Herbert H. Slatery III, Attorney General, State of Tennessee, Joseph F. Whalen, Associate Solicitor General, Counsel of Record, Martha A. Campbell, Kevin G. Steiling, Deputy Attorneys General, Alexander S. Rieger, Assistant Attorney General, Office of the Attorney General, Nashville, TN, for William Haslam, et al., Respondents.

Kenneth M. Mogill, Mogill, Posner & Cohen, Lake Orion, MI, Dana M. Nessel, Nessel & Kessel Law, Detroit, MI, Mary L. Bonauto, Gay & Lesbian Advocates & Defenders, Boston, MA, Carole M. Stanyar, Counsel of Record, Ann Arbor, MI, Robert A. Sedler, Wayne State University Law School, Detroit, MI, for April Deboer, et al., Petitioners.

Bill Schuette, Michigan Attorney General, Aaron D. Lindstrom, Solicitor General, B. Eric Restuccia, Deputy Solicitor General, Ann Sherman, Assistant Solicitor General, John J. Bursch, Special Assistant Attorney General, Counsel of Record, Lansing, MI, for Richard Snyder, Governor, State of Michigan, in his official capacity, et al., Respondents.

James D. Esseks, Steven R. Shapiro, Joshua A. Block, Chase B. Strangio, Leslie Cooper, Louise Melling, American Civil Liberties, New York, NY, Jeffrey L. Fisher, Brian Wolfman, Stanford Law School, Supreme Court Litigation Clinic, Stanford, CA, William E. Sharp, American Civil Liberties Union of Kentucky, Louisville, KY, Daniel J. Canon, Counsel of Record, Laura E. Landenwich, L. Joe Dunman, Clay Daniel Walton Adams, PLC, Louisville, KY, Shannon Fauver, Dawn Elliott, Fauver Law Office, PLLC, Louisville, KY, for Gregory Bourke, et al., and Timothy Love, et al., Petitioners.

135 S.Ct. 2593

Leigh Gross Latherow, Counsel of Record, William H. Jones, Jr., Gregory L. Monge, VanAntwerp, Monge, Jones, Edwards & McCann, LLP, Ashland, KY, for Steve Beshear, in His Official Capacity as Governor of Kentucky, Respondent.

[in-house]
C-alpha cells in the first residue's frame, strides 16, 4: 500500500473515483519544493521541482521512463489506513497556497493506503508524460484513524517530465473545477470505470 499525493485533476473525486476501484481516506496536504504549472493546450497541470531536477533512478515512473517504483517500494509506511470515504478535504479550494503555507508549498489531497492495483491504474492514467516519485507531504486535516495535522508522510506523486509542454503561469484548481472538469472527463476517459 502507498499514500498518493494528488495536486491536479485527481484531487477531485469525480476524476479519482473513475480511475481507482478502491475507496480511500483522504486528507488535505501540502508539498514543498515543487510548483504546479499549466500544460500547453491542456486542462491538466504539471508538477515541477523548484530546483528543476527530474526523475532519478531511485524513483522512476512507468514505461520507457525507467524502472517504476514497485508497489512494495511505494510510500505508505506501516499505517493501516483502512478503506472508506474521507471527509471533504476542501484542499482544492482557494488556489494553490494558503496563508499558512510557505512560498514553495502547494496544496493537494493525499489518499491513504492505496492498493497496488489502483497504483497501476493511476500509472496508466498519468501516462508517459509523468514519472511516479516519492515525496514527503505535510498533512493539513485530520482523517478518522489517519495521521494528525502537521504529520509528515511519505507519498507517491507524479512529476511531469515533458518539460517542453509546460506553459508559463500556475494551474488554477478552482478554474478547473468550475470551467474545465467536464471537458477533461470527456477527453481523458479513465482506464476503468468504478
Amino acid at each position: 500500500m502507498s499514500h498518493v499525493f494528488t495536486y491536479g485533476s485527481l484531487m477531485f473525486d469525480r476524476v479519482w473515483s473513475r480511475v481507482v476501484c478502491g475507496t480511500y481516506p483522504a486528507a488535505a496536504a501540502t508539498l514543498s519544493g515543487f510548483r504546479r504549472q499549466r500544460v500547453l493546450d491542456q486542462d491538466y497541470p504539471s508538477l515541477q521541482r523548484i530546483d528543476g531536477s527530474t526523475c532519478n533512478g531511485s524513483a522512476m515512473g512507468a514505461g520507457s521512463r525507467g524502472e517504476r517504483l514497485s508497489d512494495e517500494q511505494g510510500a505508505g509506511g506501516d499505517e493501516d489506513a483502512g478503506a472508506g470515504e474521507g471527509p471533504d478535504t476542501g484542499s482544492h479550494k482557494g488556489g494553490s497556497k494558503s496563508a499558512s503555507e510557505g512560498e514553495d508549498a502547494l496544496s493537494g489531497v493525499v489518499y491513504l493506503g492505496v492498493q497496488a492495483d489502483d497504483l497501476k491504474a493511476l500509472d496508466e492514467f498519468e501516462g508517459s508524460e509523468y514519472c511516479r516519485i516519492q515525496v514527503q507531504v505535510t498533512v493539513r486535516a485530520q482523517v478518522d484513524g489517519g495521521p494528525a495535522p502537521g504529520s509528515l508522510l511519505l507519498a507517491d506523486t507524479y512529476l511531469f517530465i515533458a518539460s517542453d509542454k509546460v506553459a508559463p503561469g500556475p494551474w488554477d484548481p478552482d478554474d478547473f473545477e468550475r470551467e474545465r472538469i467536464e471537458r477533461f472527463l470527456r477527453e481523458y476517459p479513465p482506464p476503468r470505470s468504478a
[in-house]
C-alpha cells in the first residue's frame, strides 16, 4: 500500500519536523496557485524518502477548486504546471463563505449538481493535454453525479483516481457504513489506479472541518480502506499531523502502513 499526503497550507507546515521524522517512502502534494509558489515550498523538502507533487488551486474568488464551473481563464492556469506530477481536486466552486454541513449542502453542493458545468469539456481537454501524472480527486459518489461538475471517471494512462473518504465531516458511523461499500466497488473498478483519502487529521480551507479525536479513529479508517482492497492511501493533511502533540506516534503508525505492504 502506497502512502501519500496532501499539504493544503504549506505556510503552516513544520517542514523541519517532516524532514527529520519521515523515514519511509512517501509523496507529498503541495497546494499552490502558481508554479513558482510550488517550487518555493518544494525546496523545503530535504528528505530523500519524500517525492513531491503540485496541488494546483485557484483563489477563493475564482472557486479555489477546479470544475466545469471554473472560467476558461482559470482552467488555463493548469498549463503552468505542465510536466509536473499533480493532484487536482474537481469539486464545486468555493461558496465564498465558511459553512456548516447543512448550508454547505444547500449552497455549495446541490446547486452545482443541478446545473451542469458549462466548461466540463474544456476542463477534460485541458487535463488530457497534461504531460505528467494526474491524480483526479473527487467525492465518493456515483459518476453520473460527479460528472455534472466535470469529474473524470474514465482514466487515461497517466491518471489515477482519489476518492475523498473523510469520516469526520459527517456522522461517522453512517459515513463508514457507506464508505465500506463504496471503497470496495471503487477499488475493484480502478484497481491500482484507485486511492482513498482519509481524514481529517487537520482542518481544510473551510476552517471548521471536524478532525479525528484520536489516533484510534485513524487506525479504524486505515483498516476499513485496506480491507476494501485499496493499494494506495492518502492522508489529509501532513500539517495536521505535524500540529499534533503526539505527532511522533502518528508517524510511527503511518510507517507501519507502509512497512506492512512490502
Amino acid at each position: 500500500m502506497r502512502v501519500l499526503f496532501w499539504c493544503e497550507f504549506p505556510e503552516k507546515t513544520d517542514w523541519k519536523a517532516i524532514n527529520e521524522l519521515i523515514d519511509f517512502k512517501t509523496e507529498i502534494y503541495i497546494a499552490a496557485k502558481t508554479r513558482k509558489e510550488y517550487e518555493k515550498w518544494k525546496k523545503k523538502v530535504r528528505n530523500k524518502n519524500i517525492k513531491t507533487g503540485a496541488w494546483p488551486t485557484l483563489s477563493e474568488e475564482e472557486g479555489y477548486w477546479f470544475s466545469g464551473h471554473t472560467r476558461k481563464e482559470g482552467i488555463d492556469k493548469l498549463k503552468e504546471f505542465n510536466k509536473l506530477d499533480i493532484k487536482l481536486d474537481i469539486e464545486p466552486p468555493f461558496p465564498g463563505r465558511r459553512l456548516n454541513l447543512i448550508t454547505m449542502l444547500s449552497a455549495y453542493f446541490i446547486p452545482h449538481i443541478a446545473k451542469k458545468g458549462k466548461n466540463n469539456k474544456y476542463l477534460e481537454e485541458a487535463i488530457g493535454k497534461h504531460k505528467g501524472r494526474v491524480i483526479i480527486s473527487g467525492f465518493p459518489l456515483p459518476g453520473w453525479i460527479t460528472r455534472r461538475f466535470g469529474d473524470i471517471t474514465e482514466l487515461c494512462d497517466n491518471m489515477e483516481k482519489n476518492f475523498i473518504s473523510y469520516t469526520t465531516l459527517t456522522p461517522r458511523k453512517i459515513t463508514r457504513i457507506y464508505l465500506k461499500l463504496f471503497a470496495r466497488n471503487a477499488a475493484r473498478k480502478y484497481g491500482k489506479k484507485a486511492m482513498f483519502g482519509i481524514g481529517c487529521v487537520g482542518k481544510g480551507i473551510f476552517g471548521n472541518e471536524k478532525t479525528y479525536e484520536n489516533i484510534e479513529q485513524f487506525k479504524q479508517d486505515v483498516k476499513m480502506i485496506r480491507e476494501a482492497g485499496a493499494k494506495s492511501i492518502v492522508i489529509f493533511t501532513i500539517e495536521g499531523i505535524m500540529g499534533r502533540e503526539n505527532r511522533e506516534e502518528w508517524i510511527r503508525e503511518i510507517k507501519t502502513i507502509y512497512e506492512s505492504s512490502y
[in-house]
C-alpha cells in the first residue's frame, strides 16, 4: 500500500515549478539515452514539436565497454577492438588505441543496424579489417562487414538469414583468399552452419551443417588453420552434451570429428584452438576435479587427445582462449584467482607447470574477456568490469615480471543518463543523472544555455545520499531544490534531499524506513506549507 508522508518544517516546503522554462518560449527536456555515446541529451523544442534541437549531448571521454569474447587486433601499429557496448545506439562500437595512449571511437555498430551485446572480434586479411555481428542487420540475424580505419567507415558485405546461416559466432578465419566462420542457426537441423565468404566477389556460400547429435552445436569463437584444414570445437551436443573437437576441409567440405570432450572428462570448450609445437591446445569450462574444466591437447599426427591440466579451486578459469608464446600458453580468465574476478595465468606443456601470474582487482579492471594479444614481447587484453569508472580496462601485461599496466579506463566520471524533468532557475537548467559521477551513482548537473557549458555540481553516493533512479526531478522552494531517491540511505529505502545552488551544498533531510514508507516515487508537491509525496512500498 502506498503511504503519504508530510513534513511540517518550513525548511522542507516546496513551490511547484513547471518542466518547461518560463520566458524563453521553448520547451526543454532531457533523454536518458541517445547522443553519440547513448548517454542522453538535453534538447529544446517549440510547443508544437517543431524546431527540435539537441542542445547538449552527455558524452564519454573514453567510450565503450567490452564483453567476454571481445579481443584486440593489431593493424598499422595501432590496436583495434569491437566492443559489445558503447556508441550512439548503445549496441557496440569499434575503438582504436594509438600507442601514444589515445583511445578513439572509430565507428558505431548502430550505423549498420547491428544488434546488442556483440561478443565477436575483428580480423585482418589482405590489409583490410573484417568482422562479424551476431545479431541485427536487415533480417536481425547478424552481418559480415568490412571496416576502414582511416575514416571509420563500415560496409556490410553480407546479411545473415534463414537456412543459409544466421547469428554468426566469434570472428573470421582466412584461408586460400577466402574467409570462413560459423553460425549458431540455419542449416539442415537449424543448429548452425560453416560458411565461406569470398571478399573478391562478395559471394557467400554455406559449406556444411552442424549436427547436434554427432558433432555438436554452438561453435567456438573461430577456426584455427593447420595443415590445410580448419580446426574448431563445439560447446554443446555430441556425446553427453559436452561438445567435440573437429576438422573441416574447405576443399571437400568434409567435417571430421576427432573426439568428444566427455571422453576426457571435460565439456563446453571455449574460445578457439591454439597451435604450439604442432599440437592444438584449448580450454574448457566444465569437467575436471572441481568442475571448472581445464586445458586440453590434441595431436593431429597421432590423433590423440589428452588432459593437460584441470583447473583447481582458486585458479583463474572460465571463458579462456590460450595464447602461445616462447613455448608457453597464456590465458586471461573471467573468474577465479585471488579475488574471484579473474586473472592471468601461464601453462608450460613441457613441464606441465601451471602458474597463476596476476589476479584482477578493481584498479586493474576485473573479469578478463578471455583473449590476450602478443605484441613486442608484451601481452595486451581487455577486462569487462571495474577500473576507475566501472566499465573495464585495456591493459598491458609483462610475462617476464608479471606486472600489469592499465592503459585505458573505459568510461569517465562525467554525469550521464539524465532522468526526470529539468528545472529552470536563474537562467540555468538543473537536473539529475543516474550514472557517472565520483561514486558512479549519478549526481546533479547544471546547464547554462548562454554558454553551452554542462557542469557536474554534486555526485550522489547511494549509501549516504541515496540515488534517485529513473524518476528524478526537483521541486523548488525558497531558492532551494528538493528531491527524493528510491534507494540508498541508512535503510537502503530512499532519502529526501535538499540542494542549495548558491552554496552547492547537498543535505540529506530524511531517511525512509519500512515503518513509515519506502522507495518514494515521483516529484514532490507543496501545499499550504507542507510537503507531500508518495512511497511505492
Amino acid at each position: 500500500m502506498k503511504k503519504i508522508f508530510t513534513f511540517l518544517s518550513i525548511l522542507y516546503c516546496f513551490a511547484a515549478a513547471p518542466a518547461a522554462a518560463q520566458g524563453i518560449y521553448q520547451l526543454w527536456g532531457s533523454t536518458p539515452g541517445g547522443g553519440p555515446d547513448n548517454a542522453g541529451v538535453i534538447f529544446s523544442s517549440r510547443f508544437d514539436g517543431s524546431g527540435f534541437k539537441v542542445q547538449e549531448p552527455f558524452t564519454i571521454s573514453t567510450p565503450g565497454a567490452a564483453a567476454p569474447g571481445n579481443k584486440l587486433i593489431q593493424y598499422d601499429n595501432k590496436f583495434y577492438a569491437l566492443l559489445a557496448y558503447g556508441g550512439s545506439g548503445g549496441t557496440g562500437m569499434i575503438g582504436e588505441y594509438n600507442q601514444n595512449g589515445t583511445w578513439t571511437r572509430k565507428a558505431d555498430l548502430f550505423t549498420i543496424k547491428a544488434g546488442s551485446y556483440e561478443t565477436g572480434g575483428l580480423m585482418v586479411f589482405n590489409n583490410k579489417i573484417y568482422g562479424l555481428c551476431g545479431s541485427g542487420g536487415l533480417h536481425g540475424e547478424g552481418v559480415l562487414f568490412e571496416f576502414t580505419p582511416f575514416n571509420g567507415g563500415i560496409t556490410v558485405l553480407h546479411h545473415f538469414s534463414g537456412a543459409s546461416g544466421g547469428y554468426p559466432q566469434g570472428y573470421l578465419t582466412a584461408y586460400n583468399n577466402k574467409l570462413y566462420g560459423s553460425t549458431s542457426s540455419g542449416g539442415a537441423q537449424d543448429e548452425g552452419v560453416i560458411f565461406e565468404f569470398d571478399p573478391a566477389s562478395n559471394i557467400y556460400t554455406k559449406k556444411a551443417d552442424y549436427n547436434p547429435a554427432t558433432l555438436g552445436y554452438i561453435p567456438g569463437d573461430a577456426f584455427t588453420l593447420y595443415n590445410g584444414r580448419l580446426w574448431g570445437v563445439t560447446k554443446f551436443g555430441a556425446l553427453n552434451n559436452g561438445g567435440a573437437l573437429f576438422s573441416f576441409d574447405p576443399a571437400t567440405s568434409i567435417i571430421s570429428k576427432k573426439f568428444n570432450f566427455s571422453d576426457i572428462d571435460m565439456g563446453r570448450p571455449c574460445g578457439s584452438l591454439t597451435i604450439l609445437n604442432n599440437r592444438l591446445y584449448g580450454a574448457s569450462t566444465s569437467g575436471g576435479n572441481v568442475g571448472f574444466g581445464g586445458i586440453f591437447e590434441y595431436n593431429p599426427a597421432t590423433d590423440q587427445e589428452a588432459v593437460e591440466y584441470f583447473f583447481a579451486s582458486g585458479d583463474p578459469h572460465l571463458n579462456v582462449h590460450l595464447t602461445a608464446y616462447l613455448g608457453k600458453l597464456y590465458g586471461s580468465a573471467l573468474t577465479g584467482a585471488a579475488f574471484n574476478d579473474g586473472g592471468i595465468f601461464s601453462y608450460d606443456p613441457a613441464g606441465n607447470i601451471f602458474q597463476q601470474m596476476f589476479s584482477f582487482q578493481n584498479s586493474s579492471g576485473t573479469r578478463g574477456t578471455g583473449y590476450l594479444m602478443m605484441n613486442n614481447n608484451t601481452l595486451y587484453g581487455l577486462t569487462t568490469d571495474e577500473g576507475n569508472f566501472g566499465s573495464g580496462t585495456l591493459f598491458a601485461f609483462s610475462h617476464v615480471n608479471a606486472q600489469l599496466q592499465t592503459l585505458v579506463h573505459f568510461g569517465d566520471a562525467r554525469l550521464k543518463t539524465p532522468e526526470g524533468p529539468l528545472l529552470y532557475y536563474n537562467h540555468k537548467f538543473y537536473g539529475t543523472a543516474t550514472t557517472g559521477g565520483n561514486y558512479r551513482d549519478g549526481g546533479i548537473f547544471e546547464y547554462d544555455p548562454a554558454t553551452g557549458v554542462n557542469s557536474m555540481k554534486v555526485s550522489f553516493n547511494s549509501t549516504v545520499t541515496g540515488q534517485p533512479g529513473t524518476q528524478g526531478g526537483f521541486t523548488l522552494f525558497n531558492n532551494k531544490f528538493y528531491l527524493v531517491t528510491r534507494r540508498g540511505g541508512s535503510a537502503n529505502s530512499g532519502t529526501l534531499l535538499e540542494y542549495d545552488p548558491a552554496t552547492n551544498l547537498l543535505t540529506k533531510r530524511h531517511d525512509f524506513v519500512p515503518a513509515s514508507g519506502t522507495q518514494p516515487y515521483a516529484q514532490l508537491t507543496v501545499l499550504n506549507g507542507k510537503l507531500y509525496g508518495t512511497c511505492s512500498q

Justice KENNEDY delivered the opinion of the Court.

The Constitution promises libertyto all within its reach, a liberty that includes certain specific rights that allow persons, within a lawful realm, to define and express their identity. The petitioners in these cases seek to find that liberty by marrying someone of the same sex and having their marriages deemed lawful on the same terms and conditions as marriages between persons of the opposite sex.

I

These cases come from Michigan, Kentucky, Ohio, and Tennessee, States that define marriage as a union between one man and one woman. See, e.g., Mich. Const., Art. I, § 25 ; Ky. Const. § 233A ; Ohio Rev.Code Ann. § 3101.01 (Lexis 2008) ; Tenn. Const., Art. XI, § 18. The petitioners are 14 same-sex couples and two men whose same-sex partners are deceased. The respondents are state officials responsible for enforcing the laws in question. The petitioners claim the respondents violate the Fourteenth Amendment by denying them the right to marry or to have their marriages, lawfully performed in another State, given full recognition.

Petitioners filed these suits in United States District Courts in their home States. Each District Court ruled in their favor. Citations to those cases are in Appendix A, infra . The respondents appealed the decisions against them to the United States Court of Appeals for the Sixth Circuit. It consolidated the cases and reversed the judgments of the District Courts. DeBoer v. Snyder, 772 F.3d 388 (2014). The Court of Appeals held that a State has no constitutional obligation to license same-sex marriages or to recognize same-sex marriages performed out of State.